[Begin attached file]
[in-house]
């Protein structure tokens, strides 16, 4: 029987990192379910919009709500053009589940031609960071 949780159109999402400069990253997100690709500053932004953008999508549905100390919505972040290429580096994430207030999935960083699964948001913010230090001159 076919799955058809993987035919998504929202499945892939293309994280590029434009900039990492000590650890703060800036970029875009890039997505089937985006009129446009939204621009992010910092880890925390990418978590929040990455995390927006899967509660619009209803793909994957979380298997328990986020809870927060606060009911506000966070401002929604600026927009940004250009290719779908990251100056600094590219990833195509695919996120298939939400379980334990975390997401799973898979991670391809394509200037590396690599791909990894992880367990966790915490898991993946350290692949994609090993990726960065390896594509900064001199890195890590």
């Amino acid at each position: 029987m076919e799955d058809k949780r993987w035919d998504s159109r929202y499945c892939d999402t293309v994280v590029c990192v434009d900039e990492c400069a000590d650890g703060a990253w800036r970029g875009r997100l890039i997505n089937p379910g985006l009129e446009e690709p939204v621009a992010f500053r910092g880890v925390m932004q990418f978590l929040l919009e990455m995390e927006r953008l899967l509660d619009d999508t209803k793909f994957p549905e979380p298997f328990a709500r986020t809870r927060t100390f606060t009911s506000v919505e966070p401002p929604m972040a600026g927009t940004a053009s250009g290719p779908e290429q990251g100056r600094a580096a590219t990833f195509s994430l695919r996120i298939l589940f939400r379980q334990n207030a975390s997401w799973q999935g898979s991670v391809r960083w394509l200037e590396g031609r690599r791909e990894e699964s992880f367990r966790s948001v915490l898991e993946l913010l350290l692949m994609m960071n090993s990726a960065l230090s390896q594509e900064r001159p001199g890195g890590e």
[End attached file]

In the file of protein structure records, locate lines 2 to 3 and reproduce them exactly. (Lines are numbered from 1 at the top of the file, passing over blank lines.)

């Protein structure tokens, strides 16, 4: 029987990192379910919009709500053009589940031609960071 949780159109999402400069990253997100690709500053932004953008999508549905100390919505972040290429580096994430207030999935960083699964948001913010230090001159 076919799955058809993987035919998504929202499945892939293309994280590029434009900039990492000590650890703060800036970029875009890039997505089937985006009129446009939204621009992010910092880890925390990418978590929040990455995390927006899967509660619009209803793909994957979380298997328990986020809870927060606060009911506000966070401002929604600026927009940004250009290719779908990251100056600094590219990833195509695919996120298939939400379980334990975390997401799973898979991670391809394509200037590396690599791909990894992880367990966790915490898991993946350290692949994609090993990726960065390896594509900064001199890195890590």
């Amino acid at each position: 029987m076919e799955d058809k949780r993987w035919d998504s159109r929202y499945c892939d999402t293309v994280v590029c990192v434009d900039e990492c400069a000590d650890g703060a990253w800036r970029g875009r997100l890039i997505n089937p379910g985006l009129e446009e690709p939204v621009a992010f500053r910092g880890v925390m932004q990418f978590l929040l919009e990455m995390e927006r953008l899967l509660d619009d999508t209803k793909f994957p549905e979380p298997f328990a709500r986020t809870r927060t100390f606060t009911s506000v919505e966070p401002p929604m972040a600026g927009t940004a053009s250009g290719p779908e290429q990251g100056r600094a580096a590219t990833f195509s994430l695919r996120i298939l589940f939400r379980q334990n207030a975390s997401w799973q999935g898979s991670v391809r960083w394509l200037e590396g031609r690599r791909e990894e699964s992880f367990r966790s948001v915490l898991e993946l913010l350290l692949m994609m960071n090993s990726a960065l230090s390896q594509e900064r001159p001199g890195g890590e």